The Trailblazer is a very important vehicle for Chevrolet Philippines. Becoming the main entry point of thousands of Filipinos into the world of the bowtie brand, it accounts for the lion’s share of Chevy’s annual sales. Already boasting some of the segment’s best specifications way back when it was first launched in 2013, Chevrolet could have sat back and relaxed. But its rivals didn’t allow that respite.
In the three years that followed, everyone else from Ford to Toyota presented their own second-generation Pickup-based Passenger Vehicle or PPV. Soon, everyone had something equally sophisticated or something close to what Chevy offered. Knowing they had to protect their corner, Chevrolet had to dig deep and transform their Trailblazer into this: the 2017 Trailblazer Z71. And all things considered, this could very well be the best PPV in the market.
Pricing it at P 1,881,888, the range-topping Trailblazer Z71 easily undercuts its competition by hefty margins: P 107,112 less than the Ford Everest 3.2 Titanium, P 116,112 less than the Montero Sport GT, and P 244,112 less than the Toyota Fortuner 2.8 V. And this time, it’s not just about the bottom line. For this update, Chevrolet has thrown in features that you should care about; features that make all three of its competitors green with envy: Electronic Stability Control with Traction Control, Hill Start Assist, Hill Descent Control, forward collision alert, front and rear parking sensors with backup camera, side blind zone alert, rear cross traffic alert, and tire pressure monitoring system.
Already looking great based on the spec sheets, the Trailblazer Z71 manages to look even better in person. For 2017, Chevrolet has finally moved away from trying to give the Trailblazer some ill-fitting curves (those scallop-shaped headlights definitely had to go). Instead, it has gone angular with a fascia that finally matches this SUV’s tough-as-nails attitude. The squared headlights, larger grille, and angrier looking bumper all contribute to a meaner look while also managing to plant the stance even more. The Z71 trim also adds some playful touches: the matte black hood stripes, high-gloss black side mirrors and door handles, and 18-inch gunmetal wheels. Love it or hate it, it does add character especially when paired with the arresting Pull Me Red paintjob.
As impressive as the new sheet metal is, Chevrolet has done much more than just give the Trailblazer a new front-end. In fact, extensive work has been done to reduce NVH levels by 8 percent through a variety of means from new seals to a 10 percent thicker front glass that necessitates a slight drop whenever the front doors are closed; otherwise because of the curved shape and resulting vacuum, the doors won’t shut. Even without quoting Chevy’s numbers on NVH, the 2017 Trailblazer is noticeably quieter and smoother than ever before. The 2.8-liter Duramax engine isn’t exactly known to be the smoothest or quietest operator out there, but all the ruckus it makes is quelled the moment you step inside. Whether at idle, partial, or full throttle application, everyone can now carry a conversation without worrying that they’ll be drowned out by diesel clatter.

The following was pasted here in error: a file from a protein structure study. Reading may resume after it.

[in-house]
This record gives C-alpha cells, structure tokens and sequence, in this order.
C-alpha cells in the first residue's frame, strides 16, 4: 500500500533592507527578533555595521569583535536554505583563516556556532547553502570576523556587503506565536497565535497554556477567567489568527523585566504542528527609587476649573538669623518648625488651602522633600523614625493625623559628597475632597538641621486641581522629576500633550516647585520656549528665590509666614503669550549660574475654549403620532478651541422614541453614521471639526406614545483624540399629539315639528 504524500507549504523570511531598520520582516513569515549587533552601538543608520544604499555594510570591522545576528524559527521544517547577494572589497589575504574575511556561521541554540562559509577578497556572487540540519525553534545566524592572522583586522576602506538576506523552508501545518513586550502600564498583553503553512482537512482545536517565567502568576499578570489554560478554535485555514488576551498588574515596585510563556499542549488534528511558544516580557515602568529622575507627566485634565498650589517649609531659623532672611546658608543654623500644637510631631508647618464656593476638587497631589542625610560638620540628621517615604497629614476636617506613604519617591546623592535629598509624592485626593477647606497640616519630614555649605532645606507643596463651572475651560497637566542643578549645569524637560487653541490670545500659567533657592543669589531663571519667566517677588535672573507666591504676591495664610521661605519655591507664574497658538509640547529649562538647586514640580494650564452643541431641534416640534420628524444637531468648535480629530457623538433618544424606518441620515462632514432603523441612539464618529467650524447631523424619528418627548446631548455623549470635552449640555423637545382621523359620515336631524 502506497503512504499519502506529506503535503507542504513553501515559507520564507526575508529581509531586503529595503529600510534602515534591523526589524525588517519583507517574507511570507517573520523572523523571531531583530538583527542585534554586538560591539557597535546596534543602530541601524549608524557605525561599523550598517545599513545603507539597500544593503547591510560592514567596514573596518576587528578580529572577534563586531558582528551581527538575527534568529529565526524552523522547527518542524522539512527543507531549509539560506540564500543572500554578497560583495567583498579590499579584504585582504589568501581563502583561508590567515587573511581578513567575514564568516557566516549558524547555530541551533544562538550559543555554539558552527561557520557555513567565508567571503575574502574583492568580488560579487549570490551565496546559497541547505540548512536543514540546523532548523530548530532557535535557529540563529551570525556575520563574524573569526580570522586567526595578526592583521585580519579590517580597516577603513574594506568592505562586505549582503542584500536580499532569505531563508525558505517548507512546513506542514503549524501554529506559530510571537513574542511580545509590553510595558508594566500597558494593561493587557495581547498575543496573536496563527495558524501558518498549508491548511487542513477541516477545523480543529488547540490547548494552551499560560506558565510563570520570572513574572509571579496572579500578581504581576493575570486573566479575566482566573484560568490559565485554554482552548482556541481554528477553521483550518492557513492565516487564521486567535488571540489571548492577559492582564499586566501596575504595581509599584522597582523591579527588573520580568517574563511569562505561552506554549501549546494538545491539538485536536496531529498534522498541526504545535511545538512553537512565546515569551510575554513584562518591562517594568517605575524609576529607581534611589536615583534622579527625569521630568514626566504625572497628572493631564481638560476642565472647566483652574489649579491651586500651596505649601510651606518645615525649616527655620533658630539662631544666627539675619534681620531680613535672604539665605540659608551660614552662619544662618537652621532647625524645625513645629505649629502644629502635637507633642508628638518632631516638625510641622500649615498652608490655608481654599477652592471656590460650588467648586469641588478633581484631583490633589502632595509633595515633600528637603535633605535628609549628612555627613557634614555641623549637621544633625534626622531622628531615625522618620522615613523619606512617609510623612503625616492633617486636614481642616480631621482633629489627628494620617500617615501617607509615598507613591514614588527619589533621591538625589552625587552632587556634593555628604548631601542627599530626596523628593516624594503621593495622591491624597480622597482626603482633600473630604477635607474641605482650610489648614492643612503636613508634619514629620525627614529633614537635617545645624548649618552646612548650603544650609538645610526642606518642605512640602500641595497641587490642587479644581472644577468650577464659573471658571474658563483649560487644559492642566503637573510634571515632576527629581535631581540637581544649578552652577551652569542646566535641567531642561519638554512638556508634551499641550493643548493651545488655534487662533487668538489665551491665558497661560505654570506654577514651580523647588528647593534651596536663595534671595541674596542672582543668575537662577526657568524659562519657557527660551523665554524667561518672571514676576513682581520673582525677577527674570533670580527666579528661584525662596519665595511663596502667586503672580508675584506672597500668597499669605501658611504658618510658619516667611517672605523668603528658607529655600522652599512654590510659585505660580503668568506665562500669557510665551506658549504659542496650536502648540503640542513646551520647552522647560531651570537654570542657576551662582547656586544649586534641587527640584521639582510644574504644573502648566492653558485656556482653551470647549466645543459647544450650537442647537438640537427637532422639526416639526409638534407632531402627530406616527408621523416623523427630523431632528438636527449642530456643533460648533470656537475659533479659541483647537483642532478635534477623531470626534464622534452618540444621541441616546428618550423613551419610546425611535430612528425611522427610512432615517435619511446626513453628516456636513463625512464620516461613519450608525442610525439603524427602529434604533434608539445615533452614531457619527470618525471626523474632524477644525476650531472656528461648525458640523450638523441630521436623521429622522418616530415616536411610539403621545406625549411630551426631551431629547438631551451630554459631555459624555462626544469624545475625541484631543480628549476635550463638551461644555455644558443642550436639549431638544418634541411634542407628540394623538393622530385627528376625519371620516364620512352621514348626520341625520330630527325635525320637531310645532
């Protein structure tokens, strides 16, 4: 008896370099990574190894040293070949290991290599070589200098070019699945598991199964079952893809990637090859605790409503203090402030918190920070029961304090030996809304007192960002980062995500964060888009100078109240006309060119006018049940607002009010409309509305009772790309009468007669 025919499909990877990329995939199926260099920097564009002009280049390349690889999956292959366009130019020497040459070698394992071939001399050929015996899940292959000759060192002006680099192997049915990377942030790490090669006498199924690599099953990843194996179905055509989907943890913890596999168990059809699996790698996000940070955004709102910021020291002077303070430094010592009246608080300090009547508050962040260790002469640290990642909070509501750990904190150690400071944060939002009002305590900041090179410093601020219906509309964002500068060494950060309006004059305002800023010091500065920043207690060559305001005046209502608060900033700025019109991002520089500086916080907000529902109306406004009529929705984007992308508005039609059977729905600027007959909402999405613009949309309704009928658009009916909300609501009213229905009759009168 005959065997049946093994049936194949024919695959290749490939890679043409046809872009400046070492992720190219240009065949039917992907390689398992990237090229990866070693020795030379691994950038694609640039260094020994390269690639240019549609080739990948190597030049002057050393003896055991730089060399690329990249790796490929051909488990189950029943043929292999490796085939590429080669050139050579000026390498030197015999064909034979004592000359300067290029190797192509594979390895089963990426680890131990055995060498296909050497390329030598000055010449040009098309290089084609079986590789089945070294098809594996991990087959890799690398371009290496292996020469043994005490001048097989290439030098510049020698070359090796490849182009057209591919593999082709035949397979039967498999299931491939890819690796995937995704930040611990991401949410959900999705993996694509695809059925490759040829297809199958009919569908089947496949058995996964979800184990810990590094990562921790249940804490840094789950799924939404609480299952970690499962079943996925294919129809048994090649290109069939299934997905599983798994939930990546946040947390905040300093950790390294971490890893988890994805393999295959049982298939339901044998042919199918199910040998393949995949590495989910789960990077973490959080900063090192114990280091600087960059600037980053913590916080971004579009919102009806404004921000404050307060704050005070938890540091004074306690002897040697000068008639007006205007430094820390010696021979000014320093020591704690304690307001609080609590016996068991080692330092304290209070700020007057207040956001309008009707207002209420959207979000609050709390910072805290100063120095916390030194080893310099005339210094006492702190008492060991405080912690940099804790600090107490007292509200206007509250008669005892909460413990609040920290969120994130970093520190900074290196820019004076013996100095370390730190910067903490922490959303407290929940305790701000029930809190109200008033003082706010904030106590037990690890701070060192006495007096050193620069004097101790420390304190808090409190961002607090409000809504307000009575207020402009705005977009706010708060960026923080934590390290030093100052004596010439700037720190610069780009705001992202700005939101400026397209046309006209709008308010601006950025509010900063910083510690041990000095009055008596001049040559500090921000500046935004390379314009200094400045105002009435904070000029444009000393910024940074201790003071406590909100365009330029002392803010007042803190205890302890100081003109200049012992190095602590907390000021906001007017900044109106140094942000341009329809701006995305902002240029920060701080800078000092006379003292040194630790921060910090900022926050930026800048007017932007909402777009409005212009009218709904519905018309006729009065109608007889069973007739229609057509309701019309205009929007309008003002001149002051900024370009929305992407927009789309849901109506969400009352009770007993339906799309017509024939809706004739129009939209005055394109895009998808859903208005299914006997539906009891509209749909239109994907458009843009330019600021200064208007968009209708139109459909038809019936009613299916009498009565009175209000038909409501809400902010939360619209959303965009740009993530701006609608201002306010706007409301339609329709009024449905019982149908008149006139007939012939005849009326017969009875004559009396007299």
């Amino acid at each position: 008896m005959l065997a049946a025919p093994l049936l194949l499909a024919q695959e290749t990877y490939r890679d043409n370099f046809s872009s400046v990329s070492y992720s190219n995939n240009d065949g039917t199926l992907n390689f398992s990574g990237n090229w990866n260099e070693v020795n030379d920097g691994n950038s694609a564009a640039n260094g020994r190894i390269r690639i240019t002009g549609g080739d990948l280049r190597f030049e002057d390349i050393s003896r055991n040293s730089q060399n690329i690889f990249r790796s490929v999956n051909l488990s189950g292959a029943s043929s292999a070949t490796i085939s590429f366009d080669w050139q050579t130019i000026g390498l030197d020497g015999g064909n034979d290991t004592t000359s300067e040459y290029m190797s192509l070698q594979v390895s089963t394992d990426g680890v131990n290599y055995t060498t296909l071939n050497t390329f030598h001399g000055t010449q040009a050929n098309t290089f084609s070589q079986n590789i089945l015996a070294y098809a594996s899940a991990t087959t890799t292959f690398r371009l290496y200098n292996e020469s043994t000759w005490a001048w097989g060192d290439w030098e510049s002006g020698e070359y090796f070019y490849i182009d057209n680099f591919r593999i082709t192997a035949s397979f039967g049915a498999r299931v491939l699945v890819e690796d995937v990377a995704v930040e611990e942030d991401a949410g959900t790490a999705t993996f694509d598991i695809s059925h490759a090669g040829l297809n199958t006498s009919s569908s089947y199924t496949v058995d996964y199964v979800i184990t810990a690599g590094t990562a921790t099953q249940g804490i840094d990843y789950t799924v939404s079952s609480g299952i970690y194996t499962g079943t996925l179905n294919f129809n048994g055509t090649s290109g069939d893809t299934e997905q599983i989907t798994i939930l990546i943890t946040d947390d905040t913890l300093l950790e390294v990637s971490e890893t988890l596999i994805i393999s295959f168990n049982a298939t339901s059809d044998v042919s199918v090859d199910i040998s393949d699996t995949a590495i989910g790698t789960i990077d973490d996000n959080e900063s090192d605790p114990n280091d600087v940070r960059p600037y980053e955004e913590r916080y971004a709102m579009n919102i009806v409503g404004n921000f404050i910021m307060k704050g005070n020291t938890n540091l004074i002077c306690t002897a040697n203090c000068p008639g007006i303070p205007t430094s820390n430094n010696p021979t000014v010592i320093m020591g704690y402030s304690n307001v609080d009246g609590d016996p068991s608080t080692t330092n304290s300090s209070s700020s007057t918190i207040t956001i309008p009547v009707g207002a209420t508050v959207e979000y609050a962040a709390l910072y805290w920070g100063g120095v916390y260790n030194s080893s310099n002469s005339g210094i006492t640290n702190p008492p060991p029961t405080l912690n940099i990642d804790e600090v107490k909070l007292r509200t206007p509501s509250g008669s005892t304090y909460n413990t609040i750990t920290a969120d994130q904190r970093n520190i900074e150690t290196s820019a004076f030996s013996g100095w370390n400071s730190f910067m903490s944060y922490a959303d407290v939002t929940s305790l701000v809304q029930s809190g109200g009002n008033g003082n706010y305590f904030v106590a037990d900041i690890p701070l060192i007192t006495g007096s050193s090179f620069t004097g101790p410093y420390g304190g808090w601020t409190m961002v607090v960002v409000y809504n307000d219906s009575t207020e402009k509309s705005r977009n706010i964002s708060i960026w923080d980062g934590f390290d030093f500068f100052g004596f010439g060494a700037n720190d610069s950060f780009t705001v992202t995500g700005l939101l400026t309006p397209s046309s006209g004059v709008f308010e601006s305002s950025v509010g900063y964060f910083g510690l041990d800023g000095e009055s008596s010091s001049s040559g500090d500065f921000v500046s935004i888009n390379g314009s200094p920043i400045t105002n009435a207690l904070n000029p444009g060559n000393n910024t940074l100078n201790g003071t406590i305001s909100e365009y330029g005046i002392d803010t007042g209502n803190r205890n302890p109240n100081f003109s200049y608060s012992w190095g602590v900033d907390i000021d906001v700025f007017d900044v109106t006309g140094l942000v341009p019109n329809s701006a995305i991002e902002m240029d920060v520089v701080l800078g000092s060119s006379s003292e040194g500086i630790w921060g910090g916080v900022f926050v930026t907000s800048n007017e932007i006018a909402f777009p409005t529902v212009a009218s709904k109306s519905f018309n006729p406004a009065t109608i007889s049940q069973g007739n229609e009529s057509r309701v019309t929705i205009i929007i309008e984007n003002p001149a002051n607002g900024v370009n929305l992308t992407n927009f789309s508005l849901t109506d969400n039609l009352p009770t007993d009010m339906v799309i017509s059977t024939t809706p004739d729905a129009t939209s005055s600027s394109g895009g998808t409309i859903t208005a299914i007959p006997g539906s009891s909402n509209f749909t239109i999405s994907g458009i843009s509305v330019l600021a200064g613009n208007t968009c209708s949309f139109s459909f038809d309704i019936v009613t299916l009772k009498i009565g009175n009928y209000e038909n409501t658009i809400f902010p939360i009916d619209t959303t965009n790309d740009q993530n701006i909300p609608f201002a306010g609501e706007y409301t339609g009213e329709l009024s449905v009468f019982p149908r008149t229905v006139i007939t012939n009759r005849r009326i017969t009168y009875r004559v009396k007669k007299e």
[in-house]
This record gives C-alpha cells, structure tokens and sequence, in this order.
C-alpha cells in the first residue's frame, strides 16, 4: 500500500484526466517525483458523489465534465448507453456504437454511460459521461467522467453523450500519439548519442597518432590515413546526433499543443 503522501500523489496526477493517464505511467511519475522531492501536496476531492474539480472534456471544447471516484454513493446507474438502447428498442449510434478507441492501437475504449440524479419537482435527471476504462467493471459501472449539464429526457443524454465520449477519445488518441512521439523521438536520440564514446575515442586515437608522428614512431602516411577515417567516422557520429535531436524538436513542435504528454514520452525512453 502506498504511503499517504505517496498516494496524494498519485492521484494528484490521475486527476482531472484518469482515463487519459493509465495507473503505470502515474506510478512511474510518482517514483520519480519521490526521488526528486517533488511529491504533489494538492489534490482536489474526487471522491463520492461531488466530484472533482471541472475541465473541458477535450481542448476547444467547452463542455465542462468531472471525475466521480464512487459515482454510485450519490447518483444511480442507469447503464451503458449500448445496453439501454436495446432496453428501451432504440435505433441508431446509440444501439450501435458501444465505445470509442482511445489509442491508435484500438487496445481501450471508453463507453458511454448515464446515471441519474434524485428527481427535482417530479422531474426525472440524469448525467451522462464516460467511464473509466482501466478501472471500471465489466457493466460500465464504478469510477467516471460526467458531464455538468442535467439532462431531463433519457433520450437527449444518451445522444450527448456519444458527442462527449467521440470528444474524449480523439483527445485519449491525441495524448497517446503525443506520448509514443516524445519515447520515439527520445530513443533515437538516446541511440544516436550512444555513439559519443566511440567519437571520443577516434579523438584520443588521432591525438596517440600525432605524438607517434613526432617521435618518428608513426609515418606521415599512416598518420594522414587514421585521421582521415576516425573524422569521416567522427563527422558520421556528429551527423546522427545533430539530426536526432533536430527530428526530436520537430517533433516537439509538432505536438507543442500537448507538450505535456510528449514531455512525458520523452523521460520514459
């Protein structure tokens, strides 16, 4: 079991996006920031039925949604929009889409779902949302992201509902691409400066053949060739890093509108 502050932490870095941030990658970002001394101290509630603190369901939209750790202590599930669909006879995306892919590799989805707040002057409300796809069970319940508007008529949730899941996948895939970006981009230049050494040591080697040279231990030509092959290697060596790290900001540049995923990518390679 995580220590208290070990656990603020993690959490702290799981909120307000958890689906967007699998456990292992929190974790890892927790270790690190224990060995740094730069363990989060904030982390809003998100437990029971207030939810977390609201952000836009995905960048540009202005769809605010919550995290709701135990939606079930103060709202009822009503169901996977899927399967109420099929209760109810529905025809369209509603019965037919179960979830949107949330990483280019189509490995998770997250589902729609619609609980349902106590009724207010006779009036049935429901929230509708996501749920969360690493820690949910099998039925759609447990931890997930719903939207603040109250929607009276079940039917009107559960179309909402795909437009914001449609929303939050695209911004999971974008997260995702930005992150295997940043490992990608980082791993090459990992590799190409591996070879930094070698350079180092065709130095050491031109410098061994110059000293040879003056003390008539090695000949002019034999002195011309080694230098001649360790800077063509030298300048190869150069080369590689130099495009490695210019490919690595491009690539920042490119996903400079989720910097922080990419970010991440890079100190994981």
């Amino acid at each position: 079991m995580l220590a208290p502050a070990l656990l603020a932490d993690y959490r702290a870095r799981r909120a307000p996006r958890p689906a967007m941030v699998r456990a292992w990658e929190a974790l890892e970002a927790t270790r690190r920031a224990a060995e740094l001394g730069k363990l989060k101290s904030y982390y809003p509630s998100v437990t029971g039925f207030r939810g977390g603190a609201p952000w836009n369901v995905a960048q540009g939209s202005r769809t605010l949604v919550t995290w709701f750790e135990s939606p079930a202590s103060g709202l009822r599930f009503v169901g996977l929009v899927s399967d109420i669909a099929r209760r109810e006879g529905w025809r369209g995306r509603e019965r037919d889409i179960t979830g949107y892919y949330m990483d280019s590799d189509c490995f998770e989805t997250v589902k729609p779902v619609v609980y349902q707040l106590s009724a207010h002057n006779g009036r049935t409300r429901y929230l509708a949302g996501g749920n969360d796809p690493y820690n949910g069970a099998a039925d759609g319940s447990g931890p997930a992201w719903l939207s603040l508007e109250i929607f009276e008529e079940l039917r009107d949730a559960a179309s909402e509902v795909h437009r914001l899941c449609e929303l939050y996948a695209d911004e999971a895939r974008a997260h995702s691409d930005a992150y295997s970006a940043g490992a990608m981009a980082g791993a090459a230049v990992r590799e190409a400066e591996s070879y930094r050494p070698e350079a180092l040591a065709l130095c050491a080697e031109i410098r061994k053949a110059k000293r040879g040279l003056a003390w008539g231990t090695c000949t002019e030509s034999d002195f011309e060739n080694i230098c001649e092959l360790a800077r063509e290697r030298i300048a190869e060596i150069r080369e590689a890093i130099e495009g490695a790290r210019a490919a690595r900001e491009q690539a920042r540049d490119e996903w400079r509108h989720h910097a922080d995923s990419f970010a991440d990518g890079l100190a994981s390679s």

Continuing on the subject of the cabin, extensive work has been done to refine the inside. The 2013-2016 Trailblazer is often criticized for its plasticky interior, sometimes called out as unbefitting of its premium positioning. This year, Chevy has ripped out that entire dashboard and replaced it with something much more respectable. For starters, the fit and finish are clearly better than before, with consistent graining from the dashboard to the door panels and the center console. And then, on the seats themselves, you have contrasting stitching on the black leather, a much better execution than the old beige thrones. Yes, there are still some hard plastic bits here and there, but they’ve been reduced to areas usually untouched by the driver or passengers.
Equally appreciated is the 2017 Trailblazer’s new driving environment. The new gauges may drop the Camaro-inspired dual binnacle, but they’re much easier to read and offer much more information than before. And then, you have the next-generation Chevrolet MyLink infotainment system which is best described as the polar opposite of the disastrous Ford MyTouch. MyLink’s simple interface has crisp graphics, snappy operation, and easy to digest menus which don’t require a read through of the owner’s manual. Although there’s no GPS navigation built in, since it has Apple CarPlay and Android Auto, it can simply mirror the map application on your mobile phone.